The other fallacy that Bluebird’s business model depends upon, is that our oceans have a 1% concentration of plastic, which is 10g of plastic per 1 litre of water. That’s the equivalent of a 23g plastic coke bottle in every 2.3 litres of water. We have reproduced this scenario using strictly controlled conditions at the Diveplanit Labs.



Sprite PET plastic soft drink bottle



ACTUAL scientific estimates are 4 particles per cubic metre. So about 4g per 1000 litres of water, or 1/10,000 of 1 percent. So even with the Coke Cola company selling billions of single-use plastic bottles each year, our oceans are thankfully not yet that plastic!

Boyan Slat’s feasibility study is a little more realistic: his model suggests that a 100km array could capture 70 million kg of debris over a 10 year period at a total cost of around US$300 million. That’s 70,000 tonnes in 10 years, which is about 1% of what we’ll dump into the oceans in the first year of operation.

So is it just a conspiracy, developed by Big Business, to con us into thinking that we can continue to consume and discard at the current rate – because eventually someone will invent a machine to clean it up (and make money in the process)?

If such a thing were possible, you would think
Coca Cola would invest some of its $7 billion annual profits in the concept. But instead, Coca Cola spends billions on advertising persuading us that this disposable lifestyle is not just OK, but actually desirable.







So what is the solution? There is no real solution other than to STOP using it.

* STOP using single-use plastic bags at the supermarket,
* STOP using single-use drink containers,
* STOP using straws,
* STOP using takeaway coffee cups
* STOP using all these single-use plastic items getting into the Oceans in the first place.

The best way YOU can contribute is to support the ban on shopping bags at cleanup.org.au and show your support for a Container Deposit Scheme at the BoomerangAlliance.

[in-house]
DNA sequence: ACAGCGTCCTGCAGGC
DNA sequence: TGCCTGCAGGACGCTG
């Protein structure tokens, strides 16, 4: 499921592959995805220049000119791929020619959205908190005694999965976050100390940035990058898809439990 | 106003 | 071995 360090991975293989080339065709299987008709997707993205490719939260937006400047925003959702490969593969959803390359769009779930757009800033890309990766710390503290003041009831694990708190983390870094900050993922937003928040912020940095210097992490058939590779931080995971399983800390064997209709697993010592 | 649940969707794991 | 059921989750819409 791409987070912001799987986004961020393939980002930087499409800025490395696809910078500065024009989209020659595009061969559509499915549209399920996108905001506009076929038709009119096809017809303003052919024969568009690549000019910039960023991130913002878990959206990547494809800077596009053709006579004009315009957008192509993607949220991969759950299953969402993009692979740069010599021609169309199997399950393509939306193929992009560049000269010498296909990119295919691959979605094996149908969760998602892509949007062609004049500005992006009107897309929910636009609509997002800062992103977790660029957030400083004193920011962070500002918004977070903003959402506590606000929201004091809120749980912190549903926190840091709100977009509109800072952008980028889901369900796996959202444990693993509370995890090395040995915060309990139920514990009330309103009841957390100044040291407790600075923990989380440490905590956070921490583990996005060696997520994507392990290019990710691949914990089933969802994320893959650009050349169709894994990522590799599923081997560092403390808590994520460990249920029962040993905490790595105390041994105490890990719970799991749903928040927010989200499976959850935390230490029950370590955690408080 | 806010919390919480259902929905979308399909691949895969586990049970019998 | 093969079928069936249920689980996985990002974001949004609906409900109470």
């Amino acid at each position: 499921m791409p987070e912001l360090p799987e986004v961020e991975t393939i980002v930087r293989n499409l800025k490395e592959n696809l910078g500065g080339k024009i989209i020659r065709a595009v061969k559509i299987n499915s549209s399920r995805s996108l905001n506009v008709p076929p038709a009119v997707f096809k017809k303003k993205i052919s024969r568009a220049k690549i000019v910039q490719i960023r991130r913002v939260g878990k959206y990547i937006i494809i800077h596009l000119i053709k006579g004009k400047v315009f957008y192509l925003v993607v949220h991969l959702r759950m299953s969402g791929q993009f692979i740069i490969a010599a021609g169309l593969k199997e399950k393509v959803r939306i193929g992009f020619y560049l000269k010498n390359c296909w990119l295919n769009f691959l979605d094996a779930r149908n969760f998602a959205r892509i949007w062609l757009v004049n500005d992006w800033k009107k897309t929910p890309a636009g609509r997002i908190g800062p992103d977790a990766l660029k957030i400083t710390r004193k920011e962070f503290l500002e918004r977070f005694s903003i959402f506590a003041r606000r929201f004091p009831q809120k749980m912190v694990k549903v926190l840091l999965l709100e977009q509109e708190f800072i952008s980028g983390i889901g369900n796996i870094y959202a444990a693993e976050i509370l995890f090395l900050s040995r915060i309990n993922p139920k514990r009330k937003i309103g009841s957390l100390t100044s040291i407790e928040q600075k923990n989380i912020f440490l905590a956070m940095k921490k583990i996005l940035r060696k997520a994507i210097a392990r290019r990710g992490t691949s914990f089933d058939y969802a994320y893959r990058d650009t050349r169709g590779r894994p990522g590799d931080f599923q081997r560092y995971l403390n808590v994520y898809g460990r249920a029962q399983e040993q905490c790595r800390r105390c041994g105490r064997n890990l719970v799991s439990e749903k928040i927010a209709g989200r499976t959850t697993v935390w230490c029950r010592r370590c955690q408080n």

It seems to be human nature to believe that someone will come and clean up all the mess we leave behind. But it’s simply not going to happen.



COMMENTS - thoughts on “Myth Busting Ocean Clean Up Machines”

March 11, 2016 at 2:22 pm - Terry Valeriano says: 

Great article and could not agree more that we should stop using plastic for wrapping and displaying products.

Sadly, in the real world just about all retail sales in supermarkets especially, depend on plastic. We could go back to glass for bottles, but that is not going to happen either. It’s a bit like demanding that we all drive an electric car right now – it is not going to happen with an economy that is oil bound for energy.

It is the same with packaging and so much money invested by so many giant conglomerates in plastic.

Meantime, if you want to at least make an attempt to contain our dirty habits, you can support projects like SeaVax that at least stand a fighting chance of making a difference.








There is no pleasing some people. SeaVax is COLREGs compliant - meaning that is avoids other shipping that is not behaving as it should when human error creeps in. Robot ships hold the potential to reduce marine accidents. Hundreds of marine craft operate autonomously. Even Rolls-Royce are working on this for cargo ships with the MUNIN project.


Ocean plastic is known to be in the top 3 meters of the sea. A good engineer designs a machine that deals with sensible harvests, not pipe dreams. You have to dig where the gold is. Fortunately, in this case the concentrations of plastic are not 20 meters deep - so why design a vessel to scoop nothing much - when you can design a vessel to scoop more, and in so doing, make it viable.